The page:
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Abstract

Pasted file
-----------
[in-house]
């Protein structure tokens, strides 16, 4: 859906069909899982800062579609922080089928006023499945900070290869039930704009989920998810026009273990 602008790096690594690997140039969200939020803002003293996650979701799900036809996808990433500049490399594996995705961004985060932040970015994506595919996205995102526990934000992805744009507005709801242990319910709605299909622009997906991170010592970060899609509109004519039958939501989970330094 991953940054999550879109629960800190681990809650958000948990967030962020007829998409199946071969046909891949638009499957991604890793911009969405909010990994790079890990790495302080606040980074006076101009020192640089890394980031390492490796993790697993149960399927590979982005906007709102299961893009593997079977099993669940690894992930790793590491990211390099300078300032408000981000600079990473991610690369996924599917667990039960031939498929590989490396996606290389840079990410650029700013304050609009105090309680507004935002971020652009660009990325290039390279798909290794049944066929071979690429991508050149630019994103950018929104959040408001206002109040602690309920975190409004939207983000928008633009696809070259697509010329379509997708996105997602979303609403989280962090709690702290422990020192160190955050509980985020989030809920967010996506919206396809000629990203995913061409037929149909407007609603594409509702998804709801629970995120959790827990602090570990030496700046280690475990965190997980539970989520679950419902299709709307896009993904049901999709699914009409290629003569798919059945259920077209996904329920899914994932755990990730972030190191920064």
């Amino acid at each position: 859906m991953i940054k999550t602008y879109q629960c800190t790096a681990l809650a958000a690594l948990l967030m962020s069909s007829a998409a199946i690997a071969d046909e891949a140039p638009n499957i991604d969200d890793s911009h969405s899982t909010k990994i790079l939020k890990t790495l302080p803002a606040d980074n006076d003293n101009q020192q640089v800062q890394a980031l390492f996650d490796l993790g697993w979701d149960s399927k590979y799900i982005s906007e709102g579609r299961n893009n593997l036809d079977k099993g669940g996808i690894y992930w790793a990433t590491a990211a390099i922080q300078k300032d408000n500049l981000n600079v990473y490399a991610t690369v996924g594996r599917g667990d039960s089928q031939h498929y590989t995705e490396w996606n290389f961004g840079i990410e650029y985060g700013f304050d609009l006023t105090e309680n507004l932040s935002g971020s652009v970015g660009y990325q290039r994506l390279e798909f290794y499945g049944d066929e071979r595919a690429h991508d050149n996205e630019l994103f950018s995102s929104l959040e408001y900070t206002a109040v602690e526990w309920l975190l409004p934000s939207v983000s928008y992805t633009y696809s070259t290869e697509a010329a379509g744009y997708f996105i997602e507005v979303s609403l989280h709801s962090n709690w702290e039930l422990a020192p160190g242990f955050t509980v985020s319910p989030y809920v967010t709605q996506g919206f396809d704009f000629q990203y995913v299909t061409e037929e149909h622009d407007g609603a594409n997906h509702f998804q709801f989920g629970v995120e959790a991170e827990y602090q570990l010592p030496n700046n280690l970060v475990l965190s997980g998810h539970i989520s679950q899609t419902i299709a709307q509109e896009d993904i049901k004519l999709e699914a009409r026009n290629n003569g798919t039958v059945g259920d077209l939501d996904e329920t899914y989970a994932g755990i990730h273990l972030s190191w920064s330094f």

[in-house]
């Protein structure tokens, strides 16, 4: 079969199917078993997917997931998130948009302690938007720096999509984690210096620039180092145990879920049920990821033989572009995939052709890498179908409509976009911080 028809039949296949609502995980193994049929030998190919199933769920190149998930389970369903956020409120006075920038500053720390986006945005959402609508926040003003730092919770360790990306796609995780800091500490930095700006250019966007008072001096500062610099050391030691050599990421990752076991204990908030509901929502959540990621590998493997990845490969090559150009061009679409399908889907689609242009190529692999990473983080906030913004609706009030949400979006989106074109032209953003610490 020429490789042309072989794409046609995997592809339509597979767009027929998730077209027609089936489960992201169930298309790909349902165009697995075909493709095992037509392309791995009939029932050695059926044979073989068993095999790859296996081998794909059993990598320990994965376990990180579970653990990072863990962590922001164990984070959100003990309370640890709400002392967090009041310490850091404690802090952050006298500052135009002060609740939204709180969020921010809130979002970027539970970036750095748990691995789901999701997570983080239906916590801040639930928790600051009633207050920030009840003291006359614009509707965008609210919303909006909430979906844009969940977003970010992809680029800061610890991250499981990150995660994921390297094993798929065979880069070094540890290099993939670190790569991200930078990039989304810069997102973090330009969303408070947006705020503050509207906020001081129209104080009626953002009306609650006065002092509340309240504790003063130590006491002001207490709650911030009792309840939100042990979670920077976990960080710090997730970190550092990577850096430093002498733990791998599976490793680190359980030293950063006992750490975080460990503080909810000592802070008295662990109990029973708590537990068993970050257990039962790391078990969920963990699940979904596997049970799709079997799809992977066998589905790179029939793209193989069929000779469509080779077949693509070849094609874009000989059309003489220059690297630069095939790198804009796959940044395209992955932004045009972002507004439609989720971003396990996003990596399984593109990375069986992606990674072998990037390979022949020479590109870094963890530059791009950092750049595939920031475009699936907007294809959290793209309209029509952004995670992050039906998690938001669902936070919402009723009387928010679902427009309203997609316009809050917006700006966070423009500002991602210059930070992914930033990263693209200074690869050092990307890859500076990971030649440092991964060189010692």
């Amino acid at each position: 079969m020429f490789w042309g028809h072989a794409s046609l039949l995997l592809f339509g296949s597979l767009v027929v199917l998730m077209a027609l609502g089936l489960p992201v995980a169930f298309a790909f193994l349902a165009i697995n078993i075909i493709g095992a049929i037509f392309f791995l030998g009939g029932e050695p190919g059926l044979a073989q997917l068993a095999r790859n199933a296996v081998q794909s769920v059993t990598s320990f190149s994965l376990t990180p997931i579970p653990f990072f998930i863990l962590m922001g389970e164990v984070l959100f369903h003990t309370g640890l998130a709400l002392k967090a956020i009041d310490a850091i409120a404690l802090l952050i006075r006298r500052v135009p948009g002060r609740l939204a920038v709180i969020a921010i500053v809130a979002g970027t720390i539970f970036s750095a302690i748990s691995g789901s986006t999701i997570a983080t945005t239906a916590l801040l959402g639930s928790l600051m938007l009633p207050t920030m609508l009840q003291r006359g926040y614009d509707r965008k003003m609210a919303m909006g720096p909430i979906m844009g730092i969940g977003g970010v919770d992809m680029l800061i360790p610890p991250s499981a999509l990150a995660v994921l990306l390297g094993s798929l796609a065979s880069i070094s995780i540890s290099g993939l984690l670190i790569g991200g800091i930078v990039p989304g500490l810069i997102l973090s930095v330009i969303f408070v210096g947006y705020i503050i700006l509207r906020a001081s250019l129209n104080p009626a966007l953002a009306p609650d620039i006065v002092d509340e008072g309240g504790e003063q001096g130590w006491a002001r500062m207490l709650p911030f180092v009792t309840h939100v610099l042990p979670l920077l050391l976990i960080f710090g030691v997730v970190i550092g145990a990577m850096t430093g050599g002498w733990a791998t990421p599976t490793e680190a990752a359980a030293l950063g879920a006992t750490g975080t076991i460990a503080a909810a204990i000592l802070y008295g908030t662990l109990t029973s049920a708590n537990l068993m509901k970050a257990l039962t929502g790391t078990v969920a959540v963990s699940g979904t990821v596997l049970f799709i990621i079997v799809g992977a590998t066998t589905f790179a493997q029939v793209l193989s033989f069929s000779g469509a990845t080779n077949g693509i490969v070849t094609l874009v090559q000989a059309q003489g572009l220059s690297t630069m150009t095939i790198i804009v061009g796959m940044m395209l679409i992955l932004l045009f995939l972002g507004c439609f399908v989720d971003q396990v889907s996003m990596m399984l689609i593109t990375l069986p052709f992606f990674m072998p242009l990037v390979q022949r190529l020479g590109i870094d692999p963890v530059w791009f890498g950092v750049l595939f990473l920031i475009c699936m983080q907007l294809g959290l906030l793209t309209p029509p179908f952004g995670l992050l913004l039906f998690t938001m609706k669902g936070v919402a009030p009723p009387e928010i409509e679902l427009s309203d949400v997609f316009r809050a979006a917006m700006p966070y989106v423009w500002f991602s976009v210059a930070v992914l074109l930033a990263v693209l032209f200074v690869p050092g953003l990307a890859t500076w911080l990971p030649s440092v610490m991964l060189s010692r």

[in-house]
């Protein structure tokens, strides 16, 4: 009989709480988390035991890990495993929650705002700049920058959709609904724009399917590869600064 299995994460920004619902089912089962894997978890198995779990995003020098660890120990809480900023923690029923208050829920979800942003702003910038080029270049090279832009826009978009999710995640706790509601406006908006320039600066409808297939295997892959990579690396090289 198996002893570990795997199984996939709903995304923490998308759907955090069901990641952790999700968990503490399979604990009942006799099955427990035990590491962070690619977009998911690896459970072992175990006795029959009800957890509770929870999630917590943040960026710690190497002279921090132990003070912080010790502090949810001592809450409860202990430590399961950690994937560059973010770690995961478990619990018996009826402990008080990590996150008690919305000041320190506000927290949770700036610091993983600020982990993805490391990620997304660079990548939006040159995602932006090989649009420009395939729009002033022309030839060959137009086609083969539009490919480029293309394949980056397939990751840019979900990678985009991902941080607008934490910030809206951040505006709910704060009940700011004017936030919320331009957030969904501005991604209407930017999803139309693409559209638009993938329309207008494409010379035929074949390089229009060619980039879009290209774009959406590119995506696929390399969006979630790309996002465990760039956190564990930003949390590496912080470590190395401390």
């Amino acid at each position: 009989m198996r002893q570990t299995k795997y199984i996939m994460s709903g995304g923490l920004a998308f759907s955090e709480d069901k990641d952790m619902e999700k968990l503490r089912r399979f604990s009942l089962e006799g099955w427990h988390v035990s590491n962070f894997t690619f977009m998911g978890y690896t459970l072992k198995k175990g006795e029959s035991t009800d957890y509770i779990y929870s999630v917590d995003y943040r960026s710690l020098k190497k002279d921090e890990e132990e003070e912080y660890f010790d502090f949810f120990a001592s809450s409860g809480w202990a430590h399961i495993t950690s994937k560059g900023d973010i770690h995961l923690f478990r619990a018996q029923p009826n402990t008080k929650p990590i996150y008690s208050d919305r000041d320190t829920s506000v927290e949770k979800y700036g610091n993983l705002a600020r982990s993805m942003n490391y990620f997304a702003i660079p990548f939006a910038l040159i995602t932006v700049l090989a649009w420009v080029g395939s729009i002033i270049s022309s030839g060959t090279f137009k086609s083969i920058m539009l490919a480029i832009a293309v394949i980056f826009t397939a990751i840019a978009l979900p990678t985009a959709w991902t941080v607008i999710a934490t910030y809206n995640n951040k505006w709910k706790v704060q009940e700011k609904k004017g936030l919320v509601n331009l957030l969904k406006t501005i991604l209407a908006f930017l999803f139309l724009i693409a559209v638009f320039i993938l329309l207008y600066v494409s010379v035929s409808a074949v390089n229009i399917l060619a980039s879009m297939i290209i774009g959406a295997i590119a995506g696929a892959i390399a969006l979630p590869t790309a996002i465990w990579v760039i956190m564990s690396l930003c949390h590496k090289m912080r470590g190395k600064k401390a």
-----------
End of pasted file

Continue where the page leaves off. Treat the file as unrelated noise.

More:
As the tendency to compare oneself with others may be associated with the tendency to focus on similarities, we hypothesized that individual differences in social comparison orientation (SCO) may moderate the consequences of upward and downward comparisons. In Study 1, high comparers were found to focus more on similarities than low comparers, suggesting that high comparers are more likely to assimilate in general. In Study 2, SCO was found to be positively associated with mood following exposure to an attractive target, and negatively associated with mood following exposure to a less attractive target. In Studies 2 and 3, SCO was found to be positively associated with self-evaluations of attractiveness following exposure to an attractive target and negatively associated with self-evaluations of attractiveness following exposure to a less attractive target. These results indicate that research on the consequences of social comparison must attend to individual differences in SCO. Copyright © 2009 John Wiley & Sons, Ltd.